retrieval. (See the "fetch_group" routine in	SPOPS::DBI for an

       o   skip_security (bool)	(optional)

	   A true value	skips security checks, false or	default	value keeps

       o   skip_cache (bool) (optional)

	   A true value	skips any use of the cache, always hitting the data

       In addition, specific implementations may allow you to pass in other
       parameters. (For	example, you can pass in 'field_alter' to the
       SPOPS::DBI implementation so you	can format the returned	data.)


	my $id = 90192;
	my $data = eval	{ MyClass->fetch( $id )	};

	# Read in a data file and retrieve all objects matching	IDs

	my @object_list	= ();
	while (	<DATA> ) {
	  next if ( /\D/ );
	  my $obj = eval { ObjectClass->fetch( $_ ) };
	  if ( $@ ) { ... report error ... }
	  else	    { push @object_list, $obj  if ( $obj ) }


       This method has been moved to SPOPS::Utility.

       save( [ \%params	] )

       Implemented by subclass.

       This method should save the object state	in whatever medium the module
       works with. Note	that the method	may need to distinguish	whether	the
       object has been previously saved	or not -- whether to do	an add versus
       an update. See the section "TRACKING CHANGES" for how to	do this. The
       application should not care whether the object is new or	pre-owned.

       Returns on success: the object itself.

       Returns on failure: undef, and a	SPOPS::Exception object	(or one	of its
       subclasses) will	be thrown to raise an error.


	eval { $obj->save };
	if ( $@	) {
	  warn "Save of	", ref $obj, " did not work properly --	$@";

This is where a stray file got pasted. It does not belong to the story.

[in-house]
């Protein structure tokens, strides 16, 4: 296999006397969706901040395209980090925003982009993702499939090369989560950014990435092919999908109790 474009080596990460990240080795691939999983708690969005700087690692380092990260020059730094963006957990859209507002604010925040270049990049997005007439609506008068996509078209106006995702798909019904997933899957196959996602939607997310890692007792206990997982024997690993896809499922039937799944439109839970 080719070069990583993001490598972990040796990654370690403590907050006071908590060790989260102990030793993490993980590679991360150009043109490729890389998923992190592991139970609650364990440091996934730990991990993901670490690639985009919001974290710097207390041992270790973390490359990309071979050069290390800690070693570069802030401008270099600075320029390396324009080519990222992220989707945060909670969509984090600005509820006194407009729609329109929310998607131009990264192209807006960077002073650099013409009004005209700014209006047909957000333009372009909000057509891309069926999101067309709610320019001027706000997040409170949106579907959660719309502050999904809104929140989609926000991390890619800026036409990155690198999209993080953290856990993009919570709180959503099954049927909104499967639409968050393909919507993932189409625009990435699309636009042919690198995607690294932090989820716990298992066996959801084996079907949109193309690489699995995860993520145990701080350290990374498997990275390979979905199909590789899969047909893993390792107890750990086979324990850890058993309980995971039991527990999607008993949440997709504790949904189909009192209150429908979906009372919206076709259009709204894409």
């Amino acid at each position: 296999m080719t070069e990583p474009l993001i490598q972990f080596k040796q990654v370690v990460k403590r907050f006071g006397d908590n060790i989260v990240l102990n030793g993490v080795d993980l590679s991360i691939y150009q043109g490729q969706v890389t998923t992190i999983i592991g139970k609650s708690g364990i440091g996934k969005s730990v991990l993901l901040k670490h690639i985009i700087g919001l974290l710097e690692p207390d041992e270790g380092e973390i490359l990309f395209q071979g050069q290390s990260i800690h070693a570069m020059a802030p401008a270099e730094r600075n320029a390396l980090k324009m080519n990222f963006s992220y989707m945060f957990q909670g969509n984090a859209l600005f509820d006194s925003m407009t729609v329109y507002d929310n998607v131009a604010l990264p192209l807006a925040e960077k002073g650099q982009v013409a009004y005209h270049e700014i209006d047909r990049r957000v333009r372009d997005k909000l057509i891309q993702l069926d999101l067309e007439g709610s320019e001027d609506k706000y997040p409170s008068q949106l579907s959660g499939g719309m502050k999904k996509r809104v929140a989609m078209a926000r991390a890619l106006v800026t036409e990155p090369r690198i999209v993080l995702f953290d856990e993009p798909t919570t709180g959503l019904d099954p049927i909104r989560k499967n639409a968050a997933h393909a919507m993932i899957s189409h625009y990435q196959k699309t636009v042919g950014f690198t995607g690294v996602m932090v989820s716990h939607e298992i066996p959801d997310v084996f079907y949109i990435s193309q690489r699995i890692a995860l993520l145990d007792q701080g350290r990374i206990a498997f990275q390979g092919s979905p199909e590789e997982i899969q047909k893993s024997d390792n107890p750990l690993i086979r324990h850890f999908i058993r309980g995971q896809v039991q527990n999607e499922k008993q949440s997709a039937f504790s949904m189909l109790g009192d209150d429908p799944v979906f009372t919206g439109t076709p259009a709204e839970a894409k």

Since the method	returns	the object, you	can also do chained method

	eval { $obj->save()->separate_object_method() };


       o   (datasource)	(obj) (optional)

	   For most SPOPS implementations, you can pass	the data source	(a DBI
	   database handle, a GDBM tied	hashref, etc.) into the	routine.

       o   is_add (bool) (optional)

	   A true value	forces this to be treated as a new record.

       o   skip_security (bool)	(optional)

	   A true value	skips the security check.

       o   skip_cache (bool) (optional)

	   A true value	skips any caching.

       o   skip_log (bool) (optional)

	   A true value	skips the call to 'log_action'


       Implemented by subclass.

       Permanently removes the object, or if called from a class removes the
       object having an	id matching the	named parameter	of 'id'.

       Returns:	status code based on success (undef == failure).


       o   (datasource)	(obj) (optional)

	   For most SPOPS implementations, you can pass	the data source	(a DBI
	   database handle, a GDBM tied	hashref, etc.) into the	routine.

       o   skip_security (bool)	(optional)

	   A true value	skips the security check.

       o   skip_cache (bool) (optional)

	   A true value	skips any caching.

       o   skip_log (bool) (optional)

	   A true value	skips the call to 'log_action'


	# First	fetch then remove

	my $obj	= MyClass->fetch( $id );
	my $rv = $obj->remove();

       Note that once you successfully call "remove()" on an object, the
       object will still exist as if you had just called "new()" and set the
       properties of the object. For instance:

	my $obj	= MyClass->new();
	$obj->{first_name} = 'Mario';
	$obj->{last_name}  = 'Lemieux';
	if ( $obj->save	) {
	    my $saved_id = $obj->{player_id};
	    print "$obj->{first_name} $obj->{last_name}\n";

       Would print: